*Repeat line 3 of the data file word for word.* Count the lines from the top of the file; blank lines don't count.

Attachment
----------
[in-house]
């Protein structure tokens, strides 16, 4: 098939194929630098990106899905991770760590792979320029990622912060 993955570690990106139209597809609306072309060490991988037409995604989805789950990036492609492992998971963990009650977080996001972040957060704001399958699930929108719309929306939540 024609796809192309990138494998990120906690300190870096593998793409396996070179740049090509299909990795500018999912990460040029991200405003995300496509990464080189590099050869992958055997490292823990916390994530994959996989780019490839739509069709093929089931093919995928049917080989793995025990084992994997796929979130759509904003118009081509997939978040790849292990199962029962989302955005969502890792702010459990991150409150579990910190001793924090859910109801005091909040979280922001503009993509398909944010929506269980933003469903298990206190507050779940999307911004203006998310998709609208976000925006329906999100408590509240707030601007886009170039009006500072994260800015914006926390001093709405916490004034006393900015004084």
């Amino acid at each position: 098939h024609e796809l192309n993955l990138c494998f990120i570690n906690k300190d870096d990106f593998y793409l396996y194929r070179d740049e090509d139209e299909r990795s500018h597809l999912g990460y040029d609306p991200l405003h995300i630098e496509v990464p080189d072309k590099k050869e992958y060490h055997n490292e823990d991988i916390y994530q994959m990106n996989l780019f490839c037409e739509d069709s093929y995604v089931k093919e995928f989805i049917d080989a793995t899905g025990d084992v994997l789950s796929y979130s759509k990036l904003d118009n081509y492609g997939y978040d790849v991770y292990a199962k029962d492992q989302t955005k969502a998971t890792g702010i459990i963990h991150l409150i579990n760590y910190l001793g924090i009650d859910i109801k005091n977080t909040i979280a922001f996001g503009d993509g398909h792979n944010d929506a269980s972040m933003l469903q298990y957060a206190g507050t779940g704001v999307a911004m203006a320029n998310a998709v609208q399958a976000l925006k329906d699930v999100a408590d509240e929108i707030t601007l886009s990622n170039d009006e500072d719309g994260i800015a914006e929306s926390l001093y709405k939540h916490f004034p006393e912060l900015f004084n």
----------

């Amino acid at each position: 098939h024609e796809l192309n993955l990138c494998f990120i570690n906690k300190d870096d990106f593998y793409l396996y194929r070179d740049e090509d139209e299909r990795s500018h597809l999912g990460y040029d609306p991200l405003h995300i630098e496509v990464p080189d072309k590099k050869e992958y060490h055997n490292e823990d991988i916390y994530q994959m990106n996989l780019f490839c037409e739509d069709s093929y995604v089931k093919e995928f989805i049917d080989a793995t899905g025990d084992v994997l789950s796929y979130s759509k990036l904003d118009n081509y492609g997939y978040d790849v991770y292990a199962k029962d492992q989302t955005k969502a998971t890792g702010i459990i963990h991150l409150i579990n760590y910190l001793g924090i009650d859910i109801k005091n977080t909040i979280a922001f996001g503009d993509g398909h792979n944010d929506a269980s972040m933003l469903q298990y957060a206190g507050t779940g704001v999307a911004m203006a320029n998310a998709v609208q399958a976000l925006k329906d699930v999100a408590d509240e929108i707030t601007l886009s990622n170039d009006e500072d719309g994260i800015a914006e929306s926390l001093y709405k939540h916490f004034p006393e912060l900015f004084n």